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Concerns Over Cans and BPA

BPA, or bisphenol A, is an industrial chemical used in polycarbonate plastics and epoxy resins that has come under scrutiny for potential harmful health effects. Developed as a synthetic estrogen in the 1890's and granted "GRAS" (generally recognized as safe) status by the FDA in 1963, it is widely present in both food packaging, such as aluminum can linings, and nonfood materials, such as medical devices, paper receipts, and printer toner. Six million tons are produced yearly. Concern about BPA lies in its possible action as an endocrine disruptor. This is a category of chemicals that can alter normal hormone-dependent physiology. Small amounts of BPA leach from containers into the foods and beverages that they hold, especially when those contents are acidic, high in fat, or heated (like canned tomatoes, Chef Boyardee, and warmed baby formula, respectively).

It's hard to avoid BPA. In fact, the CDC has documented its presence in the urine in 93% of Americans older than 6 years of age. [1] Less clear are the actual health effects of BPA exposure. Up until recently, research consisted mostly of lab animal and in vitro studies. In the past year, however, the number of epidemiologic studies exploring the effects of BPA exposure in humans has doubled. A recent review of this literature supports associations between BPA exposure with decreased fertility, altered male sexual function, childhood neurobehavioral problems and asthma, cardiovascular disease, and type 2 diabetes. [2]  

Significant questions remain. Does adult BPA exposure matter, or is childhood and fetal exposure what's critical? Since BPA has a short 6-hour half-life in humans, how can we determine longer term exposure? Without the type of controlled studies that would be obviously unethical, particularly during pregnancy and over large swaths of time, is it possible to assess causation versus correlation? How do we quantify and define "low dose" exposure?  [3] Some researchers say the "low doses" associated with toxicities are still much greater than humans are exposed to in practical terms, whereas others believe "low doses" may be more harmful than higher amounts and that dose-response isn't demonstrable. [4]

As consumer awareness and demand grow, BPA-free food packaging is increasing. Alternative can linings, such as polyester coatings, have been developed, but their safety is not certain, either. One promising technology is oleoresins, which are made from natural plant sources, but they can be used only with non-acidic foods. 

Some brands have eliminated BPA from all or some of their cans. Amy's Kitchen has eliminated BPA in all cans. Eden Foods canned beans are BPA-free. Whole Foods states that 27% of their canned goods are BPA-free, but don't specify which. They do report that they will no longer accept new canned products that contain BPA.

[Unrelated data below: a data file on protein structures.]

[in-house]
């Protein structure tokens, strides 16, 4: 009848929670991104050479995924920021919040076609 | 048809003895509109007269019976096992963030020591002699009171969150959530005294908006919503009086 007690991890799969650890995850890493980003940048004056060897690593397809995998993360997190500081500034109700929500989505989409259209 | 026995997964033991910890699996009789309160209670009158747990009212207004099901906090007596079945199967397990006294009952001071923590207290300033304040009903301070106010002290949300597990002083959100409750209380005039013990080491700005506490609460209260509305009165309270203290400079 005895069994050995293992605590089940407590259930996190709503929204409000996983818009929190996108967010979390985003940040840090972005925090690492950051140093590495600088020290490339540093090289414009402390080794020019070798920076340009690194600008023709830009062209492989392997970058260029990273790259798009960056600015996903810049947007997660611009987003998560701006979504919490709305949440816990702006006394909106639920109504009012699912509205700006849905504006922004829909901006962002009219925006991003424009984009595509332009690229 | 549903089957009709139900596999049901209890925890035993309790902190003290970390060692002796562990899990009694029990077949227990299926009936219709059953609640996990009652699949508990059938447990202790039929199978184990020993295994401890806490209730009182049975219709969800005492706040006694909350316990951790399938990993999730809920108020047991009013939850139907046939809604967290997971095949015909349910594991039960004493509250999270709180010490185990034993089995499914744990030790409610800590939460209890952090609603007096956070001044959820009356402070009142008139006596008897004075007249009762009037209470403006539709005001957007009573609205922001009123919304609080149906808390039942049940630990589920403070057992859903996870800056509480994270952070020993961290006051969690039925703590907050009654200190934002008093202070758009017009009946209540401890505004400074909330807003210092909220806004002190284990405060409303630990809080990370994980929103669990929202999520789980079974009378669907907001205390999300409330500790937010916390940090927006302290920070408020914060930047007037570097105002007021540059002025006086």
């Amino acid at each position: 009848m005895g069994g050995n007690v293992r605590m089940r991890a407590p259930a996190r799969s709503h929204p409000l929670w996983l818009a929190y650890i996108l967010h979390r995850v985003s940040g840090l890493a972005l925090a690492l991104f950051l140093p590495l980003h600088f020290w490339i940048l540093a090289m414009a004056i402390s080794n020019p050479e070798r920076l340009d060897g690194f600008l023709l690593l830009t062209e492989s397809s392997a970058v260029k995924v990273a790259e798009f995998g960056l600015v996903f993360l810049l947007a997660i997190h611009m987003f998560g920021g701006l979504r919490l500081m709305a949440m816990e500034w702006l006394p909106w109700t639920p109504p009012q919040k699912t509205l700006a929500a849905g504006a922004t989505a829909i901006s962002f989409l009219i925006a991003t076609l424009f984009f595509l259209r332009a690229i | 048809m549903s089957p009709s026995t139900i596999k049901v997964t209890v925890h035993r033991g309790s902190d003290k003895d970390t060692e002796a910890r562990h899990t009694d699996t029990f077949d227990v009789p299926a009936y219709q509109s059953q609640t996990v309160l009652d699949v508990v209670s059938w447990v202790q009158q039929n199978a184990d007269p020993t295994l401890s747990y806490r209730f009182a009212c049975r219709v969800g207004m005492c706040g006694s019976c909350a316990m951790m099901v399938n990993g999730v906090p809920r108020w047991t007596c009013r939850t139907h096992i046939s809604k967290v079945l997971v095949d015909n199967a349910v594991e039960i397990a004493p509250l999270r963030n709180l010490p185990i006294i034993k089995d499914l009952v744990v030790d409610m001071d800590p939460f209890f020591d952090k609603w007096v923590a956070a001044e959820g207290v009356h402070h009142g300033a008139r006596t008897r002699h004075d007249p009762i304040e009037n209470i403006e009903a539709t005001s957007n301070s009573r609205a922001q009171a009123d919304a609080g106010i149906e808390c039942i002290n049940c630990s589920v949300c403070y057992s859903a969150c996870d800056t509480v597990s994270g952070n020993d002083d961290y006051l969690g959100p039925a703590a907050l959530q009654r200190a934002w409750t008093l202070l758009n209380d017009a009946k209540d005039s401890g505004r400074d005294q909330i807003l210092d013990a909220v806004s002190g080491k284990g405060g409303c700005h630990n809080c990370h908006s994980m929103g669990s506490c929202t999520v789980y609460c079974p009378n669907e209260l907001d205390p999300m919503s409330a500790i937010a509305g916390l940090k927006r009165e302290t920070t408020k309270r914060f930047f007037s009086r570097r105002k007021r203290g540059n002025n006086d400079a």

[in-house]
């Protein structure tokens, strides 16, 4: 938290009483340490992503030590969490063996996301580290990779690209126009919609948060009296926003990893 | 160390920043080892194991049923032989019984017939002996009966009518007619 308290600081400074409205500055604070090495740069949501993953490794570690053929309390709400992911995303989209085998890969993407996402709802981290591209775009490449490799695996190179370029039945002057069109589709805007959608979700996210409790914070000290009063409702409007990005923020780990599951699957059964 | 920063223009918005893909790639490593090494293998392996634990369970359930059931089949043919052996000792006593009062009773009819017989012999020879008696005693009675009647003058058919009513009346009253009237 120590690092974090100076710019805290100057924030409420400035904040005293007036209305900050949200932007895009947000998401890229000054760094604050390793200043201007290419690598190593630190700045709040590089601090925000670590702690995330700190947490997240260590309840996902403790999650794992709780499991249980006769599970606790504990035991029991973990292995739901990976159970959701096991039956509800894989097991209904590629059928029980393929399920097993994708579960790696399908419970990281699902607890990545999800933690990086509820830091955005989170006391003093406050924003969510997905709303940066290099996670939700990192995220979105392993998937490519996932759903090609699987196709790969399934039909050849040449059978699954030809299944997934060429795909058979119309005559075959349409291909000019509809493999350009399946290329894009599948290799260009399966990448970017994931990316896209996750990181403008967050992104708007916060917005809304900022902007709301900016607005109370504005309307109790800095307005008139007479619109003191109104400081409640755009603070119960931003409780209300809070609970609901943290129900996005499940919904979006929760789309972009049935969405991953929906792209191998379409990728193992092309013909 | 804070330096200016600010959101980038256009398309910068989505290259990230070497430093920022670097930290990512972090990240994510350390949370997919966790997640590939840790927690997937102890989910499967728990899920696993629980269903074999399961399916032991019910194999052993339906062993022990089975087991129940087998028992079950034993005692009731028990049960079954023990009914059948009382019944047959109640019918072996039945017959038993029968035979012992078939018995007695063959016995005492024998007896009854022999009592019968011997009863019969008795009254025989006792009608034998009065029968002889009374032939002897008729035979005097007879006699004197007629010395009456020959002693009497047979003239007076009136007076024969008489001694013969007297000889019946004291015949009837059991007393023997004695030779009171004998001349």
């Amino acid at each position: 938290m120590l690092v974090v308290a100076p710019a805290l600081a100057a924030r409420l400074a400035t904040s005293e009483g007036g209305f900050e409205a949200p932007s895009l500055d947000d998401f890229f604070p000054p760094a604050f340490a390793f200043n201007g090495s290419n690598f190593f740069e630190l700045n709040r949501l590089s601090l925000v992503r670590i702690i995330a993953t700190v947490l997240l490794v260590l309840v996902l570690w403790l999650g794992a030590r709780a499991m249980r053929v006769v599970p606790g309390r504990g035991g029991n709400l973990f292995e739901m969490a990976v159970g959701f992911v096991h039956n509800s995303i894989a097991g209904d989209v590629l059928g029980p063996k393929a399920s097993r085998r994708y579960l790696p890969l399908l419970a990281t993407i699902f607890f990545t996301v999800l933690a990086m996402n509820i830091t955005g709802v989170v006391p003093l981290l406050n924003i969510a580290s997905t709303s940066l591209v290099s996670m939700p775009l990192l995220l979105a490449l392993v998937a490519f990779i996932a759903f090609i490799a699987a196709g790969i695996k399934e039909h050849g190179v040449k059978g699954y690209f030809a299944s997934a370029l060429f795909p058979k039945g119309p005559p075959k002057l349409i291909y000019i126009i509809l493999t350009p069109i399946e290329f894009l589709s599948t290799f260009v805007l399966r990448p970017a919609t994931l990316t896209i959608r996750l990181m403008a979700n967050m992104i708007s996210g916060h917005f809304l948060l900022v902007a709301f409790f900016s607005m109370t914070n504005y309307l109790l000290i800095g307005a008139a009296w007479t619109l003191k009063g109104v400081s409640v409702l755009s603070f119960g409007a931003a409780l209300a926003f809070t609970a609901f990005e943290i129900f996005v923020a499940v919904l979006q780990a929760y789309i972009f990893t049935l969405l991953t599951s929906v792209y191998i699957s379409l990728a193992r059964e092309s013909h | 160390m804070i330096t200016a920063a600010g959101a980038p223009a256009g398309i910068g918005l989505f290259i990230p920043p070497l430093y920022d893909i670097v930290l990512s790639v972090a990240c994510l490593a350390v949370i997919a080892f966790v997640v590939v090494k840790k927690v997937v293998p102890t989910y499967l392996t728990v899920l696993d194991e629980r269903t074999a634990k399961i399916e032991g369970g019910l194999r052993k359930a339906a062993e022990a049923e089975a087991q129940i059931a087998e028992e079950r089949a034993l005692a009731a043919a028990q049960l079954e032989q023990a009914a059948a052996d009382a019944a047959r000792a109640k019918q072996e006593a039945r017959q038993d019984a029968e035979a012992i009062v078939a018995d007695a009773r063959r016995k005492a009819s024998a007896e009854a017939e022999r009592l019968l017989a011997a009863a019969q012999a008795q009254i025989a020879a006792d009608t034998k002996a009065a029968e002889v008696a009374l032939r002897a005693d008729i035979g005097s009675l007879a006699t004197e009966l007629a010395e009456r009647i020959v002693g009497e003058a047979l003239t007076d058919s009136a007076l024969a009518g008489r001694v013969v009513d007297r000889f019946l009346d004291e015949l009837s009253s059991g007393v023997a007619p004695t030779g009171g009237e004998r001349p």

Glass jars and Tetra-paks (boxes) are a viable option, particularly for acidic foods. Eden Foods offers crushed tomatoes in glass jars, Bionaturae makes tomato paste in glass jars, and Pomi makes chopped tomatoes in Tetra-paks. Many brands of tomato sauces are available in jars, and Hunts now sells tomato sauce boxes.

Broths and soups are widely available in Tetrapaks. Pacific Natural and Imagine Foods make many options from potato quinoa spinach soup to chicken stock to vegetarian pho base.

If you do use canned foods, rinsing the food well with running water may decrease ingestion of BPA.

Of course, the surest way to minimize dietary BPA intake would be to avoid all packaged foods. More realistically, work toward limiting canned goods and choosing more fresh, frozen, or dried foods. If you have more fresh vegetables than you know what to do with (including broccoli, green beans, cauliflower, zucchini), steam them lightly and then freeze them in glass jars. Dried beans can be prepared in large batches and frozen for future use. Look for pre-cooked frozen beans such as lentils, garbanzos, and soy beans. Frozen vegetables and fruits are wonderful alternatives to fresh, are just as nutrient-rich, and contain less sodium and added sugar than canned. As for canned soda… well, do you really need another reason to avoid it? 

Cans aside, lessen BPA exposure by using glass or ceramic instead of plastic in the microwave, keeping plastic water bottles away from extremes of temperature (eg, the dishwasher) and direct prolonged sunlight, and replacing plastic containers that become cracked or chipped. 

As always, consider the big picture. If your workday lunch options are a quick greens salad with canned artichokes and beans—or fried chicken and Doritos—the choice should still be obvious. Minimize BPA cans where you can, but use your own judgment in making sound, healthy choices. 


1. Calafat A, Ye X, Wong L, Reidy J, Needham L. Exposure of the US population to bisphenol A and 4-tertiary-octylphenol: 2003-2004. Environ Health Perspect 2008;116:39-44.

2. Rochester JR. Bisphenol A and human health: A review of the literature. Reprod Toxicol 2013;42:132-55.

3. Teeguarden J, Hanson-Drury S. A systematic review of Bisphenol A “low dose” studies in the context of human exposure: A case for establishing standards for reporting “low dose” effects of chemicals. Food Chem Toxicol 2013;62:935-48.

4. The National Workgroup for Safe Markets. No silver lining: an investigation into bisphenol A in canned foods, 2010.

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